Nobel Peace Prize awarded to jailed Chinese dissident Liu Xiaobo

Nobel Peace Prize was awarded to Liu Xiaobo, who participated in the 1989 Tiananmen Square protests and was jailed in 2008 for advocating human rights.

By , Correspondent

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    Pro-democracy protesters hold the picture of Chinese dissident Liu Xiaobo with Chinese words 'Release Liu Xiaobo' during a demonstration outside the China Liaison Office in Hong Kong, on Oct. 8. Liu Xiaobo won the 2010 Nobel Peace Prize on Friday for using non-violence to demand fundamental human rights in his homeland.
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The Norwegian Nobel Committee today announced the award for the Nobel Peace Prize would go to imprisoned Chinese dissident Liu Xiaobo for his long and non-violent struggle for fundamental human rights in China.

Nobel Committee chairman Thorbjørn Jagland said Mr. Liu has been a strong spokesman for more than two decades for human rights in China. He took part in the Tiananmen protests in 1989 and was a leading author of Charter 08, a manifesto demanding basic human rights and political reform in China that was published on Dec. 10, 2008, the 60th anniversary of the United NationsUniversal Declaration of Human Rights.

Mr. Jagland cited Liu’s sentencing in 2009 to 11 years in prison for “inciting subversion of state power” as a key factor behind the committee’s decision this year, and the growing influence of China as the world’s second largest economy.

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“China’s new status must entail increased responsibility,” Jagland said during the announcement ceremony. “China is in breach of several international agreements to which it is a signatory, as well as of its own provisions concerning political rights.”

China sees red

The prize was widely rumoured to be on its way to Liu this year following last year’s surprise victory for US President Barack Obama. However, there were concerns among some that the choice could prove provocative after a Chinese deputy foreign minister warned the Nobel committee this year not to issue the prize to a Chinese dissident.

Jagland dismissed the idea that it had felt pressured from any governments. “The committee is entirely independent of the [Norwegian] government and parliament,” he told reporters after his speech presentation. “We have the responsibility to speak when others are not willing or able to speak.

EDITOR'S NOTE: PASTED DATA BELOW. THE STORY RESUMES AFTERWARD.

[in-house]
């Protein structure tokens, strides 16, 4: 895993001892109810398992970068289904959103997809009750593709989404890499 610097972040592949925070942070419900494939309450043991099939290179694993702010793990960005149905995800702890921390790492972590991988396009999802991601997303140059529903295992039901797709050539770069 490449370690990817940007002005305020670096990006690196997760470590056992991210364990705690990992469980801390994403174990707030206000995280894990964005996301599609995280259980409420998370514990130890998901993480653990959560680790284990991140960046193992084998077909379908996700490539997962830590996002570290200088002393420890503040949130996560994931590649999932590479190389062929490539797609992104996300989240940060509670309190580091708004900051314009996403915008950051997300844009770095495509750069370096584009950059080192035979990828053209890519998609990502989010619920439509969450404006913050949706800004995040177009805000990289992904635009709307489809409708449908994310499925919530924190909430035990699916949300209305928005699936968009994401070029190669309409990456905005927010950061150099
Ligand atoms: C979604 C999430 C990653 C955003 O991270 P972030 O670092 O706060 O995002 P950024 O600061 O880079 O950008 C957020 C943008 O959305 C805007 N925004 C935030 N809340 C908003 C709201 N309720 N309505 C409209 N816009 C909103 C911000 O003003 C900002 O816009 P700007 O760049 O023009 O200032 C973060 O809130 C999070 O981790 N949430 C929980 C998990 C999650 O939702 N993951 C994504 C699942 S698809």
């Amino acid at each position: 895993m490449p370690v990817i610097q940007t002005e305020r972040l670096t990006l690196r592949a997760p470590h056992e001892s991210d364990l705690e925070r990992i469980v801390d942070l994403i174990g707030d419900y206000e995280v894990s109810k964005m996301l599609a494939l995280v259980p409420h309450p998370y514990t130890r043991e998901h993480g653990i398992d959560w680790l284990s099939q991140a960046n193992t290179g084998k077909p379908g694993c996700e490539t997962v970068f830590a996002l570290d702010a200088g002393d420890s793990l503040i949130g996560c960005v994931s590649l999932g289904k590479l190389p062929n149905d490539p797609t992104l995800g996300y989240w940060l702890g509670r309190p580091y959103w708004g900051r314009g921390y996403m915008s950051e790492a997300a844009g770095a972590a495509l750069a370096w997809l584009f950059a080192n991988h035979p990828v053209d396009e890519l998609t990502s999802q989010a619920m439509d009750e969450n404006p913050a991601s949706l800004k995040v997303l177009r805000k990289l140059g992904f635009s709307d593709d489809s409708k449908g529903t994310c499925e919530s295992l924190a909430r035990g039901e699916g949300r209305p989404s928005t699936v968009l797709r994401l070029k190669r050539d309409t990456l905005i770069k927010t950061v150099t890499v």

“If we all become silent because of our own interests – economic and other interests – and because we believe it could the worsen the situation for somebody, then we are lowering the standards which have been set and accepted by the world community since the Universal Declaration of Human Rights was adopted,” he told reporters.

'Brave decision'

The Nobel Committee has irked the Chinese before by giving the peace prize award to the Dalai Lama in 1989. The award resulted in diplomatic tensions between China and Norway and could trigger a similar reaction this time as well, according to Kjell Magne Bondevik, Norway’s foreign minister at the time and current director of the Oslo Centre for Peace and Human Rights.

“The award of the Nobel Peace Prize to Liu Xiaobo is a correct and brave decision,” said Mr. Bondevik. “Brave because we must expect reactions from the Chinese authorities.”

It is yet unclear whether Liu or his wife will be able to attend the award ceremony in Oslo in December.

Earlier this week, a bipartisan group of 30 members of the US House of Representatives sent a letter to Obama asking him to request the release of Mr. Liu and Gao Zhisheng, a Chinese human rights lawyer who disappeared in April 2010, when the president meets next month with Chinese President Hu Jintao at the G20 summit in Seoul, South Korea.

IN PICTURES: Liu Xiaobo: Nobel Peace Prize recipient

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